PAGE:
THE year 1935 will be a critical period in world affairs. For one thing, the importance of the naval conference which is to be held far outweighs that of ordinary naval discussions; the decisions then made will affect not only the participants, but will have world repercussions. The fact is that we have arrived at the forks of the road. One way leads uphill. It is new, tedious and long. It requires patience to negotiate. The old road is direct, broad and well-lighted, but it passes through dangerous country, as the grisly monuments by the wayside bear witness. A choice will have to be made. Bluntly speaking, will the props of the political world structure be forged out of the substance which is called confidence or out of cold steel?
I. THE WASHINGTON CONFERENCE
In any consideration of the naval problems with which this country will have to deal in the near future we must turn back to the naval agreement signed at Washington in 1922 by the five chief naval Powers -- the British Empire, France, Italy, Japan and the United States. The Washington agreement remains in force until December 31, 1936, unless any party to it gives notice of intention to terminate it earlier; and, after notice is given, it takes two years before the agreement ends. Hence, unless notice is given by December 31, 1934, it will still be in effect up to the time when the London Treaty expires.[i] Under the terms of the London Treaty, the five great naval Powers signatory to both the agreements are bound to meet in 1935, unless the earlier agreement had meanwhile been superseded by a general agreement limiting naval armament to which they all were parties. At this meeting the Washington naval treaty will still furnish both directive and background.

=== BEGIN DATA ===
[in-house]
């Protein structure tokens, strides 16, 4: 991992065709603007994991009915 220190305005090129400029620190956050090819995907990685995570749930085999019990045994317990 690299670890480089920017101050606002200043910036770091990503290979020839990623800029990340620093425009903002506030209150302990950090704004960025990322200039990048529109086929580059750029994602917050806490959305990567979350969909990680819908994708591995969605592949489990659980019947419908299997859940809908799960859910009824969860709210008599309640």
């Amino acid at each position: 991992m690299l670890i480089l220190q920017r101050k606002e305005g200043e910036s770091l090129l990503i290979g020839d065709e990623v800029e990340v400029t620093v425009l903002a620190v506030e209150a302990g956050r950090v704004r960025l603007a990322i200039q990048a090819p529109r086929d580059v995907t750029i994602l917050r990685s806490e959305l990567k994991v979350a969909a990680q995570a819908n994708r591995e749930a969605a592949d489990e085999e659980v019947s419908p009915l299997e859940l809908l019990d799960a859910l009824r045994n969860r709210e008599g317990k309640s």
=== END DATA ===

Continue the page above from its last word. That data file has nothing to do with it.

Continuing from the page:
So much attention has been given to the naval agreement reached in Washington that one is apt to forget that it constitutes only a part of the work of that Conference, and in some ways is not
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